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Program Information for Parents

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Contains info on how to use the Sport NGIN websites.


Mission Statement

 OWATONNA YOUTH HOCKEY
MISSION STATEMENT

 
The Objective of the OWATONNA YOUTH HOCKEY ASSOCIATION is to develop a competitive hockey program that will result in each player developing to the maximum of his or her ability while having fun.
 
The Program will attempt to achieve consistency in all levels.  The program will provide every youth in Owatonna with the opportunity to play organized hockey with players of comparable skill and interest. 
 
The skill level of the players, the number of youth in our program and the cost of our program will measure success of the program.

Questions? OYHA Info to Help Hockey Parents!

The Owatonna Youth Hockey Association (OYHA) teams with the city of Owatonna for the Park and Rec. hockey program.  This program is for boys and girls up to the age of 10.  The skaters are divided by age into Levels 1,2,3 and 4.  Coaches at this level are strictly volunteers and the emphasis is put on skill development at each level.  Although the skaters are divided into "teams", there is no travel out of town. Games are informal and usually played at the end of practice. 

OYHA fields girls' teams at the U10, U12 and U14 levels.  The boys' teams consist of Squirt, PeeWee, and Bantam levels.  The number of girls out for hockey in Owatonna only provides for one team at each level.  On the boys' side, the numbers allow for at least two teams at each level and there have been times when there have been three teams at certain levels.  There is out of town travel involved for all of these teams throughout the season.  These teams also participate in an OYHA home tournament once a year.  Coaches at this level have to be certified accordingly for each level throughout Minnesota Hockey.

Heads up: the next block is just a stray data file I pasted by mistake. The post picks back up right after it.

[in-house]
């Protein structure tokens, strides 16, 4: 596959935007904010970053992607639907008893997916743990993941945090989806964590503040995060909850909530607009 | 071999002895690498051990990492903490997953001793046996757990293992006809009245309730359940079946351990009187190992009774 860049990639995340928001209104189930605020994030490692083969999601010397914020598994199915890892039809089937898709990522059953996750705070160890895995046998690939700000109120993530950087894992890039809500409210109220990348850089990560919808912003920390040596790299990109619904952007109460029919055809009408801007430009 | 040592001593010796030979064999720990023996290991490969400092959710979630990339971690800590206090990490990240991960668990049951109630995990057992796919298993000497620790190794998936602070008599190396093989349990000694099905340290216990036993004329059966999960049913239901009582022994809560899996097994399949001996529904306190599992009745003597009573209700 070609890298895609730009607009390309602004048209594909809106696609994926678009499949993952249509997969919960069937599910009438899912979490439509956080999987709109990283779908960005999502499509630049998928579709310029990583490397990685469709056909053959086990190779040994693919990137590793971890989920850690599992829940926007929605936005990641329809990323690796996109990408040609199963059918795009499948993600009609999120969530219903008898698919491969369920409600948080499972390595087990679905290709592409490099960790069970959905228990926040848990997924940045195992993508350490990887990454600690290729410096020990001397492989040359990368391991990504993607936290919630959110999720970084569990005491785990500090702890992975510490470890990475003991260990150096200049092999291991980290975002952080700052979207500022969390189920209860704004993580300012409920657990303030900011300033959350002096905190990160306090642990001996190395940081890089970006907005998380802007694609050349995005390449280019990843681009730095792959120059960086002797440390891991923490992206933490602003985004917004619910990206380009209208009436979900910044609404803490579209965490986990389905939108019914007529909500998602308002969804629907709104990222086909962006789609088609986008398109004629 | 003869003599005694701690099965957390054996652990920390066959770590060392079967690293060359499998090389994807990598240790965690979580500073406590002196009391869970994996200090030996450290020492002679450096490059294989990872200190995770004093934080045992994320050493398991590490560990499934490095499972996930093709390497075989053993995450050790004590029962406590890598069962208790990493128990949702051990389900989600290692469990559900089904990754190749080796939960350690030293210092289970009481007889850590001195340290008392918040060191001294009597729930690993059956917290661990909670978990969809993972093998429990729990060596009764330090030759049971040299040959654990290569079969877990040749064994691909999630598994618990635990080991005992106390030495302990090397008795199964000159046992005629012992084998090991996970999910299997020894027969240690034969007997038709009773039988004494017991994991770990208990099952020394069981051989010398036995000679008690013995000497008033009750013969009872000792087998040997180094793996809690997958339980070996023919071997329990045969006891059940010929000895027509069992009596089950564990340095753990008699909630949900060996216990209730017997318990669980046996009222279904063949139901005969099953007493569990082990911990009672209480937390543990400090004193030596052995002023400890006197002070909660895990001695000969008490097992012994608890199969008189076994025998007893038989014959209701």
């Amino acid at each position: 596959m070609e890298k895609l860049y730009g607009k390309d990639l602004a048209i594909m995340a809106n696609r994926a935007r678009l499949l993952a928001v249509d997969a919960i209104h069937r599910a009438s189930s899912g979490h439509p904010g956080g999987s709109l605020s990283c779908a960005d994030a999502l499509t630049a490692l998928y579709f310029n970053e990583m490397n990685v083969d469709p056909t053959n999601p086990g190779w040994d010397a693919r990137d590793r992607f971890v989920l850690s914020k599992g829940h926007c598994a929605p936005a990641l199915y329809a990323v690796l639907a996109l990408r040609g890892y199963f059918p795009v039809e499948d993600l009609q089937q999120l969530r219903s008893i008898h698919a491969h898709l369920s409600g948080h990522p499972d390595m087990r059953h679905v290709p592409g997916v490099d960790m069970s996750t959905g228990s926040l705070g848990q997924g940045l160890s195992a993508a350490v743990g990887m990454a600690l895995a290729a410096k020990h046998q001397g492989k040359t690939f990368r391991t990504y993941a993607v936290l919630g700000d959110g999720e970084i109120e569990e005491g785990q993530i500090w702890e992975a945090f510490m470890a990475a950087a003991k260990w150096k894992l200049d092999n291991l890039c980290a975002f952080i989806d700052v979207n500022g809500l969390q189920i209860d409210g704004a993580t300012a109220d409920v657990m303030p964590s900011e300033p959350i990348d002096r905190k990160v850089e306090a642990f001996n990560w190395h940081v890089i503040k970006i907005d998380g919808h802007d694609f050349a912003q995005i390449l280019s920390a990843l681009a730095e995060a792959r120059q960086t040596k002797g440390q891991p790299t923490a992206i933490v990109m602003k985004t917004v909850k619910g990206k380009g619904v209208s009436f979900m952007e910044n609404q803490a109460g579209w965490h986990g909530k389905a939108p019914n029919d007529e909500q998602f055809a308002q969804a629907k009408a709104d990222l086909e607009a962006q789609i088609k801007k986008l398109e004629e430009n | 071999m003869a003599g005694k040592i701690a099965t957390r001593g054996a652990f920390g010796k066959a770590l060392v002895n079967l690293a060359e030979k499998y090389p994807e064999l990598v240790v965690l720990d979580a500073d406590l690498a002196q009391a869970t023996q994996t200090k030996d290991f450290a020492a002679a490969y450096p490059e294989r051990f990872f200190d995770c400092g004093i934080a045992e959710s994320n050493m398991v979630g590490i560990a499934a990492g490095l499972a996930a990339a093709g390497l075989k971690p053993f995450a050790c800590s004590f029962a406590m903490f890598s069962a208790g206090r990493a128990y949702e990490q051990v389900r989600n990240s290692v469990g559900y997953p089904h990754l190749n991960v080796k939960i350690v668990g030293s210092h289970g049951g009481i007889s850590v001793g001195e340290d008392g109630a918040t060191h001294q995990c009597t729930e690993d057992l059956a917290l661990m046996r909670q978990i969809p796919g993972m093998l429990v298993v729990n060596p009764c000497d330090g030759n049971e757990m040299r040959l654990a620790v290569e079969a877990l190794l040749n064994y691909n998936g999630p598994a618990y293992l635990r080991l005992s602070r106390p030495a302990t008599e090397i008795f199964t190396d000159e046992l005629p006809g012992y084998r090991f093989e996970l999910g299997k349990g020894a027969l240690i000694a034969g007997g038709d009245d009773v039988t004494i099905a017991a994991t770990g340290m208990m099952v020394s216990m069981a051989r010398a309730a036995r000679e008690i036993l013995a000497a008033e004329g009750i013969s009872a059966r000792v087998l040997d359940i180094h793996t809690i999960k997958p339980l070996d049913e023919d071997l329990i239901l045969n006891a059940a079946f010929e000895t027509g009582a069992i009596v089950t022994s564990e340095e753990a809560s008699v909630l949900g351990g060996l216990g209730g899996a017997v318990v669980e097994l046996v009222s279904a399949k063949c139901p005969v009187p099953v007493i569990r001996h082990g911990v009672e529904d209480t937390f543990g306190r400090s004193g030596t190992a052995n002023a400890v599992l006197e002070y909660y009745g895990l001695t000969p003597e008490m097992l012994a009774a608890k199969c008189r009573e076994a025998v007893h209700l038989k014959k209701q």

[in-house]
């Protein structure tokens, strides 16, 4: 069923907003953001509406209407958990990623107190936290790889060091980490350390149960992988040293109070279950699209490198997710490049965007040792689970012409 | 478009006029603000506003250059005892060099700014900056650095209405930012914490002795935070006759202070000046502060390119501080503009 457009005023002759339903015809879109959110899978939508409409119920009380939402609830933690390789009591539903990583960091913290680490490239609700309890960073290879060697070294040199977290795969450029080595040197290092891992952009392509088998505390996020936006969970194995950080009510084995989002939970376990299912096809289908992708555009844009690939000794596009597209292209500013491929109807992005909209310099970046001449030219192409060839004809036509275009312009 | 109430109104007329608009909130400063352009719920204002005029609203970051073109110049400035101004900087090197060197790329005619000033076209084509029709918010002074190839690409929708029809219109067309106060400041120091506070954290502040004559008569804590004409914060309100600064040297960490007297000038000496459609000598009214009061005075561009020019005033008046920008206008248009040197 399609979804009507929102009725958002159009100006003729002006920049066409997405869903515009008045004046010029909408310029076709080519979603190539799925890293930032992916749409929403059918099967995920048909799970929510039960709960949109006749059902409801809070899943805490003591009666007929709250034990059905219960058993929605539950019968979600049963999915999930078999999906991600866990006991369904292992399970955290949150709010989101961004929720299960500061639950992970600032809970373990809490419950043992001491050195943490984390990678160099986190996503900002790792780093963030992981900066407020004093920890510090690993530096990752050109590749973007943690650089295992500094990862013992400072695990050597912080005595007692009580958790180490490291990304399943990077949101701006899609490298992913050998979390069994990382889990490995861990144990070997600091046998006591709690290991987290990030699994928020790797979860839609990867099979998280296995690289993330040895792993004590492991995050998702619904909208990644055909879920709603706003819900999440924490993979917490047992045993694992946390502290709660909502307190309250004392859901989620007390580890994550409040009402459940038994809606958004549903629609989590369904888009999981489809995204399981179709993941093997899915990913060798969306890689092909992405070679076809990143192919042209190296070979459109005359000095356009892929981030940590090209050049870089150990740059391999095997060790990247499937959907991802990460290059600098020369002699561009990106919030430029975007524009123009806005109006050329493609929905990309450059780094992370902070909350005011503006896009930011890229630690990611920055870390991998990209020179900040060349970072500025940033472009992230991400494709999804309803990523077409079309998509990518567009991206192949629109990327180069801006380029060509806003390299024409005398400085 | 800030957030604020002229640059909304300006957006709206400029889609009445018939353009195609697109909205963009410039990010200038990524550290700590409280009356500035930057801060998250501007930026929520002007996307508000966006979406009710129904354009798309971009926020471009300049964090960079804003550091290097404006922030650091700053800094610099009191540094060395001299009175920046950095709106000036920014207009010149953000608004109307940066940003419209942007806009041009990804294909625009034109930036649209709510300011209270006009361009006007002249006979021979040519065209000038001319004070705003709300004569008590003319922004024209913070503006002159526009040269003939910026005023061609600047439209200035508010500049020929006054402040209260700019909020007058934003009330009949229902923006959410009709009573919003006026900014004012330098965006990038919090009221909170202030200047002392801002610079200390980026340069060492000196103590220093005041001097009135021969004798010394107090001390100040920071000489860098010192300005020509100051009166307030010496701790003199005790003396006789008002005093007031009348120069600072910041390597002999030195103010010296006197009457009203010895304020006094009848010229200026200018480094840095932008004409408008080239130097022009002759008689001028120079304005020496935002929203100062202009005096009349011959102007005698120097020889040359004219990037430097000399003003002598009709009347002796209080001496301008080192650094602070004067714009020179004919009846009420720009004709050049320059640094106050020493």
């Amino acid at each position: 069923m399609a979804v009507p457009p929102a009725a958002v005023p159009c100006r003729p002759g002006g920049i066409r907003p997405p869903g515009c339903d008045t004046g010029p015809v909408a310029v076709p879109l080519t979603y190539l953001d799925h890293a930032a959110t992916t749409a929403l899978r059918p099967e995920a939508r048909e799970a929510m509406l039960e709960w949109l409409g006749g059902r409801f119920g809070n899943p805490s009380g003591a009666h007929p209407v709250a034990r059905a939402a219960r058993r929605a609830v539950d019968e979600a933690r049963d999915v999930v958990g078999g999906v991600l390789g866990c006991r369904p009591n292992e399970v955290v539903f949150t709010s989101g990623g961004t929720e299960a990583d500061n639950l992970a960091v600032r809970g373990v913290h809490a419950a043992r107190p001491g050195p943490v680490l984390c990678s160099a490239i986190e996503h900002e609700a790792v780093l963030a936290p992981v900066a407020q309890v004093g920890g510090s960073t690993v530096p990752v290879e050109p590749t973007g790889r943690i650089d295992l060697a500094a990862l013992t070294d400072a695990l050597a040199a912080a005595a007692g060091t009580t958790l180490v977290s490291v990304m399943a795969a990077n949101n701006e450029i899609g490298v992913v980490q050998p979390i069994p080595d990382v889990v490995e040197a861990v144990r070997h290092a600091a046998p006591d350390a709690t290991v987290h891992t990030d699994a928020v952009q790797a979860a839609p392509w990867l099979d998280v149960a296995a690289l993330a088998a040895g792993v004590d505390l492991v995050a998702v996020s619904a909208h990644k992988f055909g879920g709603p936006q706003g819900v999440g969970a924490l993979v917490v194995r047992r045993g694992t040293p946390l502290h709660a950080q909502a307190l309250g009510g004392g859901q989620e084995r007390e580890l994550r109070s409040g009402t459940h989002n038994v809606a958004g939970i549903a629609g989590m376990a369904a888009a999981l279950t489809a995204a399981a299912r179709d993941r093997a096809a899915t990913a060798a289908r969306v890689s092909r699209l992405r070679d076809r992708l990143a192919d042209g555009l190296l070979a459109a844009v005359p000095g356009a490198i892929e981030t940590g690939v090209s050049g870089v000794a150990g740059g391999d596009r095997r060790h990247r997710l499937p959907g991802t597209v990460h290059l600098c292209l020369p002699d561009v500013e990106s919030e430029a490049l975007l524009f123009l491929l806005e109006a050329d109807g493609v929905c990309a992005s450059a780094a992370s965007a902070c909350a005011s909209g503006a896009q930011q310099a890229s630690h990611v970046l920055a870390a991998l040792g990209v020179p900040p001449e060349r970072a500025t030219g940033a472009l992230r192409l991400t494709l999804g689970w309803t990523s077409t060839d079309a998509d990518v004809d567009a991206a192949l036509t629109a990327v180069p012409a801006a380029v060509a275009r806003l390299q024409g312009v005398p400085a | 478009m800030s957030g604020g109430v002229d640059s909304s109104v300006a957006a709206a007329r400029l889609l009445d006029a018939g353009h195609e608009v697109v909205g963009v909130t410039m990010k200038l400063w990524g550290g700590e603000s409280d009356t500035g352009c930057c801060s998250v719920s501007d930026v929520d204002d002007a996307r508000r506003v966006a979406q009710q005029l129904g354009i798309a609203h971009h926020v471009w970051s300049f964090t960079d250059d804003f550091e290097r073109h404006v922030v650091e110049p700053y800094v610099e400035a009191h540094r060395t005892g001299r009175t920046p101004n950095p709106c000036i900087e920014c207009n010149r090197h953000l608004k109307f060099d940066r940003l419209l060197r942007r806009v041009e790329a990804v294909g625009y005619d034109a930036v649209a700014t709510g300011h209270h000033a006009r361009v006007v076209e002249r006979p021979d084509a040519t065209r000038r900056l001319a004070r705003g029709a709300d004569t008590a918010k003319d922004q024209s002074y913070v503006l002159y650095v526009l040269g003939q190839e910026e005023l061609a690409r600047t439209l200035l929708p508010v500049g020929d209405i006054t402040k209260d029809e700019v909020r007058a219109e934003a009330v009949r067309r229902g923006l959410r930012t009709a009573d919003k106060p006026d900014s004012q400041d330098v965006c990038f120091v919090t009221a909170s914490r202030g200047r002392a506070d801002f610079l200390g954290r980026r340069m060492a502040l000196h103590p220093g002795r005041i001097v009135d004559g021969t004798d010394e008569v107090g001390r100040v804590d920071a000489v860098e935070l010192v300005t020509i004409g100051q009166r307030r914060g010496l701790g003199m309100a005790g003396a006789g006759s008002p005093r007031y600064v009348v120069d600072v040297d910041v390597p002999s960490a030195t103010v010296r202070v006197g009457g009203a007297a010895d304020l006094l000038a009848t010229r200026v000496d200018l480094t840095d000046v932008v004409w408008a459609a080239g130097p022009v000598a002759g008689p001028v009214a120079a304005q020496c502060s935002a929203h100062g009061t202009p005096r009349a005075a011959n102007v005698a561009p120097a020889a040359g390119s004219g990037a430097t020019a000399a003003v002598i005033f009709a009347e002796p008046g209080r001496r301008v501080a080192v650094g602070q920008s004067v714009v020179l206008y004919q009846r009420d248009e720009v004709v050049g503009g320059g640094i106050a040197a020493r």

As a parent of an OYHA player, you will be asked to volunteer at times. Volunteers are vital to the success of OYHA and it is one of the ways we can keep our cost affordable. Parents are required to work in the concession stand and to help out during their teams' home tournament.  Parents of Squirt and U10 players are required to work the OYHA annual pancake breakfast fundraiser. Parents of PeeWee/U12 and Bantam/U14 are required to work the concession stand during the Steele County fair. 
 
This information is meant to answer some of your intitial questions about hockey in Owatonna.  If you have other questions, be sure to check out the rest of our website and don't hesitate to contact any of our Board Members.  They are available to help you with your needs.

Owatonna Park & Rec Program

Welcome to Owatonna's Park and Recreation Hockey program.

Just as you wouldn't jump right into life-saving if you hadn't yet learned to swim, you won't be jumping right into full-ice hockey games until you've learned the skills that you'll need in order to play effectively.   If you pay attention and work hard, you'll develop those skills relatively quickly, and you'll have lots of fun as you improve.
 
Along the way, you'll earn a stick, then a puck, then the right to play in full-ice games. You'll have several chances during the season to show what you can do, and you'll have a good time learning.
 
Level 1  shows the skills you will need to earn a stick.  Most of them involve balance and basic skating stride.  Learn to do these well without a stick and you'll have better balance than you would if you were using a stick as a crutch to lean on.  To see what the Level 1 test looks like, click on the "Level 1" link at left.  Click on each test to see a video clip of that particular skill.
 
Level 2 shows the skills you will need to earn a puck.  Most of them involve skating well with your stick.  Learn to do these well without a puck and you will have better balance, mobility, and control when you get a puck. To see what the Level 2 test looks like, click on the "Level 2" link at left.  Click on each test to see a video clip of that particular skill.